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Preparation: Procedures and selections for China’s 20th Party Congress

Feb 20, 2022
  • Cheng Li

    Director, John L. Thornton China Center, The Brookings Institution

Immediately following the Beijing Winter Olympics, China’s leadership will accelerate its preparations for the 20th Party Congress scheduled for this fall. China watchers around the world recognize the significance of this once-every-five-year event, which will shape Beijing’s socioeconomic policies and political trajectory. The preceding report in this series also illustrates that approximately two-thirds of the members of the 20th Central Committee (CC), who include 350-400 of the most important Chinese civilian and military leaders, are expected to be newcomers.

Less understood in the overseas China watching community, however, are the actual procedures and mechanisms behind elite turnover. What are the concrete steps taken to select delegates for the Party congress and important factors that may determine outcomes? A clear understanding of the inner workings of the organizational hierarchy of the Chinese Communist Party (CCP) — including the regulations and norms (both old and new) of elite circulation and key leaders who oversee the process— is vital to arrive at a well-grounded assessment of this upcoming leadership change. 

Two principal domains of preparation

As was the case for previous Party congresses, official preparation for the event usually includes two main domains –– ideological and personnel. This essay will primarily discuss the personnel domain, especially the procedures and selection of delegates for the 20th Party Congress. A later essay in this series will address the ideological narrative and policy discourse on the eve of the upcoming congress. But it is worthwhile to provide a brief overview of the anticipated ideological preparations for this important event.

Following the long tradition of the CCP’s emphasis on political indoctrination, the Politburo Standing Committee (PSC) has routinely established “a Party congress document drafting group,” usually led by the incumbent general secretary or general secretary designee, roughly a year prior to the congress. The primary objective of the group is to draft the formal report of the Party congress and other principal documents, including the revised Party Constitution if it was amended at the congress, as well as other communiques and resolutions.

These documents will set the framework for the Party’s ideological tone, overall political orientation and governing measures, specific socioeconomic policies, and strategic approach to foreign relations for years to come. The composition of the drafting group for the 20th Party Congress has not been publicly announced yet. For the document drafting group of the 18th Party congress, incoming General Secretary of the Party Xi Jinping served as the head of the group, and incoming Premier Li Keqiang and then Politburo member and propaganda chief Liu Yunshan served as deputy heads. The group also included representatives of the key leadership apparatus. In addition, a large number of Party theoreticians, functionalists, and policy specialists also participated in the drafting of various documents through their work in as many as 38 affiliated research groups.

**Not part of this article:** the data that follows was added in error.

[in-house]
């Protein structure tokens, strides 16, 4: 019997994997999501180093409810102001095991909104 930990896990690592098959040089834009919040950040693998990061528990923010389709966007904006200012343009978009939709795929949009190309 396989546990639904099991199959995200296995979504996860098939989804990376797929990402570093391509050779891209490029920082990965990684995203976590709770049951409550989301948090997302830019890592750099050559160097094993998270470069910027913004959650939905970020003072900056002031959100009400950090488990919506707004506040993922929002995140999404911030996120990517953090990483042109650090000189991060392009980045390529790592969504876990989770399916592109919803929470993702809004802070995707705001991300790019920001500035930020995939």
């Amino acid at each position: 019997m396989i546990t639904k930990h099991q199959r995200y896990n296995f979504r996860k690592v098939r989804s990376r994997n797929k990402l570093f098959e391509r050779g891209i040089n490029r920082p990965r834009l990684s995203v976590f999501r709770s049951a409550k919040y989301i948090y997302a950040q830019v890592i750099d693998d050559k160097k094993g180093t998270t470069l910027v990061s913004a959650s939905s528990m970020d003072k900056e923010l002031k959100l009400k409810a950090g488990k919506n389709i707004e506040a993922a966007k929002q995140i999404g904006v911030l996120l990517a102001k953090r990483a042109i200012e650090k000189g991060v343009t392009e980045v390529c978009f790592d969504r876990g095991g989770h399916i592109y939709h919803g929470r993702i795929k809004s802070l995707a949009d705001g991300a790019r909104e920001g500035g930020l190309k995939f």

More recently, in March 2021, the Politburo established a document drafting group focused on assembling the “major achievements and historical experience of the CCP’s century-long endeavors.” Xi Jinping served as the head of the group and two current PSC members, Wang Huning (1955) and Zhao Leji (1957), served as deputy heads. This might suggest that Wang and Zhao will play key roles under Xi Jinping’s leadership of the 20th Party Congress document drafting group.

Members of this group will likely include current Director of the Central Propaganda Department Huang Kunming (1956), Executive Vice President of the Central Party School Li Shulei (1964), and Director of the Policy Research Office Jiang Jinquan (1959). While Huang is currently a Politburo member, Li and Jiang will likely enter the next Politburo and/or the Secretariat –– a crucial seven-member leadership body that manages the Party’s daily business and administrative matters. They will likely be among the most important leaders focused on ideological work in Xi’s third term.